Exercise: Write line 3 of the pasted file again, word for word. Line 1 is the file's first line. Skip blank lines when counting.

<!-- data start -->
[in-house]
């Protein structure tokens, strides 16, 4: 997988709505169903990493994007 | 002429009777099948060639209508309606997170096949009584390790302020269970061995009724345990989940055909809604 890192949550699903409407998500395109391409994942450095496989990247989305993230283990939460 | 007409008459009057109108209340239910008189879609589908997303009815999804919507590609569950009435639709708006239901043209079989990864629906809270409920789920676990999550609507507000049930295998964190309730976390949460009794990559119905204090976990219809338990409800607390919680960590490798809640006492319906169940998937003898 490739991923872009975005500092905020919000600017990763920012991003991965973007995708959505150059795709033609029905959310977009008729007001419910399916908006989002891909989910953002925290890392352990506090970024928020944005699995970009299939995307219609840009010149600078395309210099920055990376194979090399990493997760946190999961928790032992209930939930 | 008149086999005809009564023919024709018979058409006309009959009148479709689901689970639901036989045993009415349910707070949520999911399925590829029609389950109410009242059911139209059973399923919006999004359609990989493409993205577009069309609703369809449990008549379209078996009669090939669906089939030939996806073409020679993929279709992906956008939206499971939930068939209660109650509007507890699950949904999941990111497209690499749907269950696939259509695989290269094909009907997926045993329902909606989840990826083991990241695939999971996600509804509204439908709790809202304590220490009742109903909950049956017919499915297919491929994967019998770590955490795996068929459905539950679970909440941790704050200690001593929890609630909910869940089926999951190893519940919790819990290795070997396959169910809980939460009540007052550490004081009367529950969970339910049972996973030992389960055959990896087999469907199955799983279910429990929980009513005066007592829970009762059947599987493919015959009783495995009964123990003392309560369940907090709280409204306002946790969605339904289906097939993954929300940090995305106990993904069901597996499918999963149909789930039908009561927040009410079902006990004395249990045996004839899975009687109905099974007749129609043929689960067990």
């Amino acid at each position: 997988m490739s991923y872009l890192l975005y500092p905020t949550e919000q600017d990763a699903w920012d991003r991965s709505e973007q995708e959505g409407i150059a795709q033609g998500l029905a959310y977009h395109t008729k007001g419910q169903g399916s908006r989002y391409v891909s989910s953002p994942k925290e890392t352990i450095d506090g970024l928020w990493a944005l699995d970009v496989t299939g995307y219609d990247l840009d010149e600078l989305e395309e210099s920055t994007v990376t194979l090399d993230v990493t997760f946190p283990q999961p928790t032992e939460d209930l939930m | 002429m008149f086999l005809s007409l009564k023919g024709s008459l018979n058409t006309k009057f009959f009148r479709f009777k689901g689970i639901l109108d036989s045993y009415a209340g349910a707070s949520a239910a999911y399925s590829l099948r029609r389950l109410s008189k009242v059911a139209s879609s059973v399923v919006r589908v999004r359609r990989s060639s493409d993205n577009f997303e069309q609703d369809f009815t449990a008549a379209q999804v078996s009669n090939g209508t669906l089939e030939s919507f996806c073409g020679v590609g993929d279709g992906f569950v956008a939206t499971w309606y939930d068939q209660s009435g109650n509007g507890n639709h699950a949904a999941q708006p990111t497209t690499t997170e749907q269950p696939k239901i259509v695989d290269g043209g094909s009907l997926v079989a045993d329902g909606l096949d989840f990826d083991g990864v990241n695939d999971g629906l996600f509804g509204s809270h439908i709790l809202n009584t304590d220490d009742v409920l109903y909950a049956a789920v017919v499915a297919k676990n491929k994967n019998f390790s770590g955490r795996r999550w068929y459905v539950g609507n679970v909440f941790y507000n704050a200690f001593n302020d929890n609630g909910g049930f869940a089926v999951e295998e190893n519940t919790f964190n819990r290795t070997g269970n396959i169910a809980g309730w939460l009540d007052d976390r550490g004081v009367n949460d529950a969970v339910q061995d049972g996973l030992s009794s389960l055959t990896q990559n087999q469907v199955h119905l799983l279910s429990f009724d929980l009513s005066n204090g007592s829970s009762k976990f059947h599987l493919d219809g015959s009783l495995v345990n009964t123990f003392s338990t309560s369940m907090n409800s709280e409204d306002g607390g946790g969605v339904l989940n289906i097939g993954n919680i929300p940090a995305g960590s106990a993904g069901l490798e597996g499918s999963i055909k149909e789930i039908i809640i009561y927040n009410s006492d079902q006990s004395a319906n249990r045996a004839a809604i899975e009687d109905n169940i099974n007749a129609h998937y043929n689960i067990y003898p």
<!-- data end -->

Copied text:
């Amino acid at each position: 997988m490739s991923y872009l890192l975005y500092p905020t949550e919000q600017d990763a699903w920012d991003r991965s709505e973007q995708e959505g409407i150059a795709q033609g998500l029905a959310y977009h395109t008729k007001g419910q169903g399916s908006r989002y391409v891909s989910s953002p994942k925290e890392t352990i450095d506090g970024l928020w990493a944005l699995d970009v496989t299939g995307y219609d990247l840009d010149e600078l989305e395309e210099s920055t994007v990376t194979l090399d993230v990493t997760f946190p283990q999961p928790t032992e939460d209930l939930m | 002429m008149f086999l005809s007409l009564k023919g024709s008459l018979n058409t006309k009057f009959f009148r479709f009777k689901g689970i639901l109108d036989s045993y009415a209340g349910a707070s949520a239910a999911y399925s590829l099948r029609r389950l109410s008189k009242v059911a139209s879609s059973v399923v919006r589908v999004r359609r990989s060639s493409d993205n577009f997303e069309q609703d369809f009815t449990a008549a379209q999804v078996s009669n090939g209508t669906l089939e030939s919507f996806c073409g020679v590609g993929d279709g992906f569950v956008a939206t499971w309606y939930d068939q209660s009435g109650n509007g507890n639709h699950a949904a999941q708006p990111t497209t690499t997170e749907q269950p696939k239901i259509v695989d290269g043209g094909s009907l997926v079989a045993d329902g909606l096949d989840f990826d083991g990864v990241n695939d999971g629906l996600f509804g509204s809270h439908i709790l809202n009584t304590d220490d009742v409920l109903y909950a049956a789920v017919v499915a297919k676990n491929k994967n019998f390790s770590g955490r795996r999550w068929y459905v539950g609507n679970v909440f941790y507000n704050a200690f001593n302020d929890n609630g909910g049930f869940a089926v999951e295998e190893n519940t919790f964190n819990r290795t070997g269970n396959i169910a809980g309730w939460l009540d007052d976390r550490g004081v009367n949460d529950a969970v339910q061995d049972g996973l030992s009794s389960l055959t990896q990559n087999q469907v199955h119905l799983l279910s429990f009724d929980l009513s005066n204090g007592s829970s009762k976990f059947h599987l493919d219809g015959s009783l495995v345990n009964t123990f003392s338990t309560s369940m907090n409800s709280e409204d306002g607390g946790g969605v339904l989940n289906i097939g993954n919680i929300p940090a995305g960590s106990a993904g069901l490798e597996g499918s999963i055909k149909e789930i039908i809640i009561y927040n009410s006492d079902q006990s004395a319906n249990r045996a004839a809604i899975e009687d109905n169940i099974n007749a129609h998937y043929n689960i067990y003898p």